DECA members prepare to compete in nationals
by Hawkins Teague
Mar 21, 2007 | 0 0 comments | 12 12 recommendations | email to a friend | print
For the second year in a row, Trigg County High School’s chapter of the Distributive Education Clubs of America (DECA) will be headed to the national competition. This time, though, twice as many students qualified to compete and even more than that will likely take the trip. Last year, only three Trigg County students went.

DECA is a club for students interested in marketing, management and entrepreneurship. The official national organization was formed in 1947 in Memphis, Tenn. At the college level, it is known as Delta Epsilon Chi. Trigg County has had a chapter for quite some time, but the students have arguably never been more enthusiastic about it than they are now. This is thanks mostly to Lori Wooton, who is in her third year of teaching business and marketing, her students say.

“Mrs. Wooton is nice and she’s an inspiration,” said Kayla Joiner. “She’s not too strict. She’s laid-back and really cool.”

“Mrs. Wooton gets you excited about everything,” said senior Sarah Galloway, the TCHS DECA president.

Galloway said that when she joined DECA her sophomore year, she didn’t really know what to expect. Before she knew it, she had placed second in the regional competition by taking a test in marketing management, in which she had to come up with solutions in dealing with employee problems and workplace situations. Last year, she was vice-president and she went to the national competition in Dallas with current vice-president Hayla Frye and Mitch Turner, who graduated last year.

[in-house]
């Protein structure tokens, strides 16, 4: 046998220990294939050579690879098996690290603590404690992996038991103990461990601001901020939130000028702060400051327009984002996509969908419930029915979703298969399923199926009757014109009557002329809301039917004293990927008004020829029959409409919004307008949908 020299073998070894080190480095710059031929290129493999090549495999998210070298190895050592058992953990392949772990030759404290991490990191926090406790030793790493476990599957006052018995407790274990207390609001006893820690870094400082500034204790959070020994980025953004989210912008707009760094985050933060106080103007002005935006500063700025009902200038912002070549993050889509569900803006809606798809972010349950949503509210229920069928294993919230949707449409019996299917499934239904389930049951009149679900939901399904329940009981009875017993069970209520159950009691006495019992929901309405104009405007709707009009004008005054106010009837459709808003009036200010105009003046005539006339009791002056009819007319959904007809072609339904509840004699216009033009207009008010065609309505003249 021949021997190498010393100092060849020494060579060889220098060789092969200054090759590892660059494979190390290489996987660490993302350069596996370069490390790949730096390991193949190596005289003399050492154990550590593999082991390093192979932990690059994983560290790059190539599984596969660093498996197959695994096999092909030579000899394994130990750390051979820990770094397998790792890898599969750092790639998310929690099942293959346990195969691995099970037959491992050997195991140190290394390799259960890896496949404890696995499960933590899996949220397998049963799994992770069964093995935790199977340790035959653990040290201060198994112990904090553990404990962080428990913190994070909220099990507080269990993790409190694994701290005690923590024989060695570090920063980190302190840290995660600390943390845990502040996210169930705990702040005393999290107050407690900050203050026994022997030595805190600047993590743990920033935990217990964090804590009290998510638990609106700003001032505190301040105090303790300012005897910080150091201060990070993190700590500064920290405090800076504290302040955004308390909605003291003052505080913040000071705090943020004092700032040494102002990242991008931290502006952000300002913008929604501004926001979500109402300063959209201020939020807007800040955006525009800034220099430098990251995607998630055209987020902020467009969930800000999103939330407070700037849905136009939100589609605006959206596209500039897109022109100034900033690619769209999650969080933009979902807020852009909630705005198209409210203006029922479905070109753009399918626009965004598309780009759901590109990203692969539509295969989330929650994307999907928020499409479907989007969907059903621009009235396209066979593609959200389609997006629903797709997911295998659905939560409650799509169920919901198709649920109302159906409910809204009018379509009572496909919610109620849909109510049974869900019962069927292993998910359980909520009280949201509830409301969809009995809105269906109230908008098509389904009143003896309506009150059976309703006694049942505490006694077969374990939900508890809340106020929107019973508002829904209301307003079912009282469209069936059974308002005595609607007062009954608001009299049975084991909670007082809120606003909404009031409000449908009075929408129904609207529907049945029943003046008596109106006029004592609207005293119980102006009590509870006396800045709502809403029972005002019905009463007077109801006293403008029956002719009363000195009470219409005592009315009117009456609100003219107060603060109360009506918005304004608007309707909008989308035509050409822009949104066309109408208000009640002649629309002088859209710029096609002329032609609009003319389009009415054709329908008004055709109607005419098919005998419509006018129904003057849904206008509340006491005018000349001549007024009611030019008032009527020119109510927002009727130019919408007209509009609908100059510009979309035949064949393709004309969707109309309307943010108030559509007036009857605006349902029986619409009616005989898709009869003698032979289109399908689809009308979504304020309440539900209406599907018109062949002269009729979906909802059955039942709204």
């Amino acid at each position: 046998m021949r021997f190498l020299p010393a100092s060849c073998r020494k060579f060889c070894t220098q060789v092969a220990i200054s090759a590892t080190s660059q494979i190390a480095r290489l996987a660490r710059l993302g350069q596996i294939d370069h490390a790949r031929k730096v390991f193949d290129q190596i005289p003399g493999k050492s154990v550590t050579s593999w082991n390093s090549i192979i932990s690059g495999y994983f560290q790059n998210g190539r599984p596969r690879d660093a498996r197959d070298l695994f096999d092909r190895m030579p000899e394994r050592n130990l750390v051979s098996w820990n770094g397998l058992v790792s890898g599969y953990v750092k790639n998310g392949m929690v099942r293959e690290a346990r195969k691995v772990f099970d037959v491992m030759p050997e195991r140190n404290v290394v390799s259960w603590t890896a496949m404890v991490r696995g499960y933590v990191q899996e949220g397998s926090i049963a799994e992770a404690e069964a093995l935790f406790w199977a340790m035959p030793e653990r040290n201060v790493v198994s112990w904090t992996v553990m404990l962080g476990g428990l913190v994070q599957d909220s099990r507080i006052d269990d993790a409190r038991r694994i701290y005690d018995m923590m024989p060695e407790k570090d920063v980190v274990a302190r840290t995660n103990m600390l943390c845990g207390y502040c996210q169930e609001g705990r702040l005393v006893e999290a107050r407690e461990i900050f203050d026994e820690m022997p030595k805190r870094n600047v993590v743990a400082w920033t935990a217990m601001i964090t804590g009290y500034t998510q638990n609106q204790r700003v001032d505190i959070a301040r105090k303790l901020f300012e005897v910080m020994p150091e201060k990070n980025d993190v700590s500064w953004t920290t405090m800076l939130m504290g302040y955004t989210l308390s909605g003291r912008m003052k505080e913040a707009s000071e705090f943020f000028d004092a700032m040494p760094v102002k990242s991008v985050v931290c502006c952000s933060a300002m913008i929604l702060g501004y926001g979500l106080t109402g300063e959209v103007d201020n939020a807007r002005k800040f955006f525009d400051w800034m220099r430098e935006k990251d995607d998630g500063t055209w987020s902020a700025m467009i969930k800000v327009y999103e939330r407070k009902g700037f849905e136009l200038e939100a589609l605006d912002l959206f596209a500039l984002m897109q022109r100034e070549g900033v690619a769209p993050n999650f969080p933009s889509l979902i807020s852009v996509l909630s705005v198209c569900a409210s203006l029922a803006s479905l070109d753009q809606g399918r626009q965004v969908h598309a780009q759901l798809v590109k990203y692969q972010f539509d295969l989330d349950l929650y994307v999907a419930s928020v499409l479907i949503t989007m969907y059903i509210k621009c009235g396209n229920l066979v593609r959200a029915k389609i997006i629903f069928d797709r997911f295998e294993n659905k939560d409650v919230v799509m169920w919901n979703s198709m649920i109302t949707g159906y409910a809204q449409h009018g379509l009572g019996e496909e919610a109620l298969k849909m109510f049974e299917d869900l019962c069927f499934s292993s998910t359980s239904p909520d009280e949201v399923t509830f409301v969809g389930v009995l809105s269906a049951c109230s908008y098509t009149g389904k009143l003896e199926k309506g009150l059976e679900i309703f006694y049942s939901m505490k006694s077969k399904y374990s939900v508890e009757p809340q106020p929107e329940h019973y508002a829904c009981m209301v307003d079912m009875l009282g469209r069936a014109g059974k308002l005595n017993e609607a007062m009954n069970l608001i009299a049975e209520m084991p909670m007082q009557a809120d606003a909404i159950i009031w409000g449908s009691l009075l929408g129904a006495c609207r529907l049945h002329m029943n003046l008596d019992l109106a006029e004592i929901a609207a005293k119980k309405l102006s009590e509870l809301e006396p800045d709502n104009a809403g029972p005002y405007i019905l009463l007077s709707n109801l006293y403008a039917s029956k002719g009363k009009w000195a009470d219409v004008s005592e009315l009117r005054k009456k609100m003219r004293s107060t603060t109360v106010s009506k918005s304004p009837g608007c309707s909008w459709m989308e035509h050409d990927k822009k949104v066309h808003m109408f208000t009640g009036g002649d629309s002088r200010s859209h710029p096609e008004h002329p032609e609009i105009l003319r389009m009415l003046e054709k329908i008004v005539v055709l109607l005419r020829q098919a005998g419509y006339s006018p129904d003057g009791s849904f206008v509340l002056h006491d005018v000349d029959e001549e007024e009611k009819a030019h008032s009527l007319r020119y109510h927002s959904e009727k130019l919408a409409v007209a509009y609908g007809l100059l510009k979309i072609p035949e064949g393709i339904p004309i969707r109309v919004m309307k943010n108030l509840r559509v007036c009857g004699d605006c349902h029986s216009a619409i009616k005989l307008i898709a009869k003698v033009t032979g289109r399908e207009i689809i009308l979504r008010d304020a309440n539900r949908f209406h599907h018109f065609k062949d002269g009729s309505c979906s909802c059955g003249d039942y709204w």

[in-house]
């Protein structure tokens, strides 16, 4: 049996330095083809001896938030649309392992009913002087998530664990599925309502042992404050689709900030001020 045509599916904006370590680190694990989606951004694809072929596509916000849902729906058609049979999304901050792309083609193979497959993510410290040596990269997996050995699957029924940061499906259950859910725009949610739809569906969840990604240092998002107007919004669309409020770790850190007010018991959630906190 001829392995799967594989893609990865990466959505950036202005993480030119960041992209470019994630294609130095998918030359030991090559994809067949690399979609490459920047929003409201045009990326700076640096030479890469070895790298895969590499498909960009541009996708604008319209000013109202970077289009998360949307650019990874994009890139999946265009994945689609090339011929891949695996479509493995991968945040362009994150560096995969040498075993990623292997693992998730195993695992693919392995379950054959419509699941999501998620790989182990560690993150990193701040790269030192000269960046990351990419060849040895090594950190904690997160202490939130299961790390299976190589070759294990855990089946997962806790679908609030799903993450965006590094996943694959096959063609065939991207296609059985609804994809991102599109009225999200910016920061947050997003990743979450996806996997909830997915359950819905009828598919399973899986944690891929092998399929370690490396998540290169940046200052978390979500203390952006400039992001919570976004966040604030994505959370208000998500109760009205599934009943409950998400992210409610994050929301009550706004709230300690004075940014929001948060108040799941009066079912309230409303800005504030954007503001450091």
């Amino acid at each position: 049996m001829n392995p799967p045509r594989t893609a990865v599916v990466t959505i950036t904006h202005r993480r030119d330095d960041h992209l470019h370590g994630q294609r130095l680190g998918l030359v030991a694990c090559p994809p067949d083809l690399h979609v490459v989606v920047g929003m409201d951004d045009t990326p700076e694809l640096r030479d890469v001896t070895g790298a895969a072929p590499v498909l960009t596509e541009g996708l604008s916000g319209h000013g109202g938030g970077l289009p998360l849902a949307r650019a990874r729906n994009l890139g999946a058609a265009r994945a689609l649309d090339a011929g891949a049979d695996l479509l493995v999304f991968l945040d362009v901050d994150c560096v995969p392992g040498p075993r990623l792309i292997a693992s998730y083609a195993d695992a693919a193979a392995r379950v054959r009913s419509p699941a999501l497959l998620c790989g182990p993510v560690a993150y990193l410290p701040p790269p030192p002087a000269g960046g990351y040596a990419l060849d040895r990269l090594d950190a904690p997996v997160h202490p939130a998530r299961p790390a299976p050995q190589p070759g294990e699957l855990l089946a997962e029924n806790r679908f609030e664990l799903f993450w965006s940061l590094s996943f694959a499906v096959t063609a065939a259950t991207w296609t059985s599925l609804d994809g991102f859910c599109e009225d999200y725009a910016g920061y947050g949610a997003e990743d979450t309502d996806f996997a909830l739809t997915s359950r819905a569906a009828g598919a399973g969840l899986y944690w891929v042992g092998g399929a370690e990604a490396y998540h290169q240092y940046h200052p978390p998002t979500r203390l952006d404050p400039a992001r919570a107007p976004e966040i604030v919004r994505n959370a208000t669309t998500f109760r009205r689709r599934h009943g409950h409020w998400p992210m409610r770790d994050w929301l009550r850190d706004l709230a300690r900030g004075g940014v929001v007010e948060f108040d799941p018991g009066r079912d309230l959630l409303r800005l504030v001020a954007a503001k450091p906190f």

Wooton said that the first year she acted as DECA advisor, some qualified for nationals, but didn’t make the trip. Last year, though, she and the three students went and immediately got into the competitive spirit with the 850 other DECA members from around the country.

“Once you’re there, you understand what it means to be on that stage,” Wooton said.

At the competitions, students answer multiple-choice questions and also role-play. They are given a hypothetical situation and they must tell the judges how they would deal with it. The students take the competitions very seriously. Before the state competition, which was on March 11, 12 and 13 this year, students answered sample questions and solved managed different scenarios for about an hour and a half every day after school for two weeks, Wooton said.

“Most kids look at clubs as paying your dues and not really doing anything, but DECA competes a lot,” she said.

Six students qualified for nationals at the state competition this year. Michael Holloway placed second in food marketing management; Hayla Frye placed first in accounting applications; Jeremiah Swaw placed first in automotive services marketing; Kanisha Frye and Cady Gresham placed second in hospitality services, management team.

Kanisha Frye and Gresham have been friends since eighth grade, and it shows. While they enthusiastically talked about what DECA means to them last week, they practically finished each other’s sentences. They said their closeness has helped them compete as a team very well. Both of them are freshman and said that they joined because Kanisha’s sister, Hayla, encouraged them.

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